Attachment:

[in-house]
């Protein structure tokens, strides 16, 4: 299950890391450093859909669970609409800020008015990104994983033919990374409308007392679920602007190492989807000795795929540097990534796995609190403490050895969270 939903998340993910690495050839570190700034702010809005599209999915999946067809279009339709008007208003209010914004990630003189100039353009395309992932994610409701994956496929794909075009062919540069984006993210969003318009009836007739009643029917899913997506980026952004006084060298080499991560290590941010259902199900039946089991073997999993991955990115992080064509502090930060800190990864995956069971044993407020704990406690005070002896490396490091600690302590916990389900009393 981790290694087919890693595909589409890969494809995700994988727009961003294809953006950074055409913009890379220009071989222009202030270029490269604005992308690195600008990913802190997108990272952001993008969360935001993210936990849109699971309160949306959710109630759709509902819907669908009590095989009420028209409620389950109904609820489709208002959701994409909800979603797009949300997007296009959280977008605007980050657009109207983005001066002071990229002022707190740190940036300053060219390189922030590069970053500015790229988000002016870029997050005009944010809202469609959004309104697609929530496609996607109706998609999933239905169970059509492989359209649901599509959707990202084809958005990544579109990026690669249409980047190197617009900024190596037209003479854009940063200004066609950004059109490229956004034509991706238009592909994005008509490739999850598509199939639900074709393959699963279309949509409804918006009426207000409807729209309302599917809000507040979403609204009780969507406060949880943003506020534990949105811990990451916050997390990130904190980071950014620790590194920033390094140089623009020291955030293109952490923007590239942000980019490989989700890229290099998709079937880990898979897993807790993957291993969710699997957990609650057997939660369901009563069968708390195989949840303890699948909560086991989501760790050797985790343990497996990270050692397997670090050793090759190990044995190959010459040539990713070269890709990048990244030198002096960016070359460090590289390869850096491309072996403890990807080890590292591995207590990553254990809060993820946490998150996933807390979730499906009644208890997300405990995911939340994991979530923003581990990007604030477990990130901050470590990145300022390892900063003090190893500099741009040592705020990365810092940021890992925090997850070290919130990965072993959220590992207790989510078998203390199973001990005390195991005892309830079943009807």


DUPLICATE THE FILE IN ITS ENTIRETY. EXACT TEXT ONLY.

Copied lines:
[in-house]
């Protein structure tokens, strides 16, 4: 299950890391450093859909669970609409800020008015990104994983033919990374409308007392679920602007190492989807000795795929540097990534796995609190403490050895969270 939903998340993910690495050839570190700034702010809005599209999915999946067809279009339709008007208003209010914004990630003189100039353009395309992932994610409701994956496929794909075009062919540069984006993210969003318009009836007739009643029917899913997506980026952004006084060298080499991560290590941010259902199900039946089991073997999993991955990115992080064509502090930060800190990864995956069971044993407020704990406690005070002896490396490091600690302590916990389900009393 981790290694087919890693595909589409890969494809995700994988727009961003294809953006950074055409913009890379220009071989222009202030270029490269604005992308690195600008990913802190997108990272952001993008969360935001993210936990849109699971309160949306959710109630759709509902819907669908009590095989009420028209409620389950109904609820489709208002959701994409909800979603797009949300997007296009959280977008605007980050657009109207983005001066002071990229002022707190740190940036300053060219390189922030590069970053500015790229988000002016870029997050005009944010809202469609959004309104697609929530496609996607109706998609999933239905169970059509492989359209649901599509959707990202084809958005990544579109990026690669249409980047190197617009900024190596037209003479854009940063200004066609950004059109490229956004034509991706238009592909994005008509490739999850598509199939639900074709393959699963279309949509409804918006009426207000409807729209309302599917809000507040979403609204009780969507406060949880943003506020534990949105811990990451916050997390990130904190980071950014620790590194920033390094140089623009020291955030293109952490923007590239942000980019490989989700890229290099998709079937880990898979897993807790993957291993969710699997957990609650057997939660369901009563069968708390195989949840303890699948909560086991989501760790050797985790343990497996990270050692397997670090050793090759190990044995190959010459040539990713070269890709990048990244030198002096960016070359460090590289390869850096491309072996403890990807080890590292591995207590990553254990809060993820946490998150996933807390979730499906009644208890997300405990995911939340994991979530923003581990990007604030477990990130901050470590990145300022390892900063003090190893500099741009040592705020990365810092940021890992925090997850070290919130990965072993959220590992207790989510078998203390199973001990005390195991005892309830079943009807």